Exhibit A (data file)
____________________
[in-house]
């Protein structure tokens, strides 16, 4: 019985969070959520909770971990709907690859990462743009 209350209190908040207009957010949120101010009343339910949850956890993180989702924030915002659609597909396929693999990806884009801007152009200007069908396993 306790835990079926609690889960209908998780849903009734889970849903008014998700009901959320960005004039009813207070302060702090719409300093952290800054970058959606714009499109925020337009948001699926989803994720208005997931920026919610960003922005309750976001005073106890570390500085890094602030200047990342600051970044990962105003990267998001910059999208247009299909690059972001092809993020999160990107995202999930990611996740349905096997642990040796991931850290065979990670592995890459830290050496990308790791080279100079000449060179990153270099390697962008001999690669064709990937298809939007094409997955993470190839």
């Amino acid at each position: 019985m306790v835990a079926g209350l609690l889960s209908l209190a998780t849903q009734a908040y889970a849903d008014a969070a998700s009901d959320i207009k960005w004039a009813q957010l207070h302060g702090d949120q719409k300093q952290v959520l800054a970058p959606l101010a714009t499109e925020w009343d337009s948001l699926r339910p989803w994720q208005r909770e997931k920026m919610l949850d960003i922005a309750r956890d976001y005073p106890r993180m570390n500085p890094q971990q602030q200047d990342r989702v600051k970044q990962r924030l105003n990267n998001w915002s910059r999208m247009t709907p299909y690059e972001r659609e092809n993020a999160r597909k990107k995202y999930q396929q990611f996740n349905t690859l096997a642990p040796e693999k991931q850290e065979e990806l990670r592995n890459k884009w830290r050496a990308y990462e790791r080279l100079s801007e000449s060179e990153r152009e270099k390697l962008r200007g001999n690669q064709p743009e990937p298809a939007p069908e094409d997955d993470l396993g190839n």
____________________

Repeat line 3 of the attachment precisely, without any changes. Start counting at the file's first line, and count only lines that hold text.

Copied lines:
């Amino acid at each position: 019985m306790v835990a079926g209350l609690l889960s209908l209190a998780t849903q009734a908040y889970a849903d008014a969070a998700s009901d959320i207009k960005w004039a009813q957010l207070h302060g702090d949120q719409k300093q952290v959520l800054a970058p959606l101010a714009t499109e925020w009343d337009s948001l699926r339910p989803w994720q208005r909770e997931k920026m919610l949850d960003i922005a309750r956890d976001y005073p106890r993180m570390n500085p890094q971990q602030q200047d990342r989702v600051k970044q990962r924030l105003n990267n998001w915002s910059r999208m247009t709907p299909y690059e972001r659609e092809n993020a999160r597909k990107k995202y999930q396929q990611f996740n349905t690859l096997a642990p040796e693999k991931q850290e065979e990806l990670r592995n890459k884009w830290r050496a990308y990462e790791r080279l100079s801007e000449s060179e990153r152009e270099k390697l962008r200007g001999n690669q064709p743009e990937p298809a939007p069908e094409d997955d993470l396993g190839n």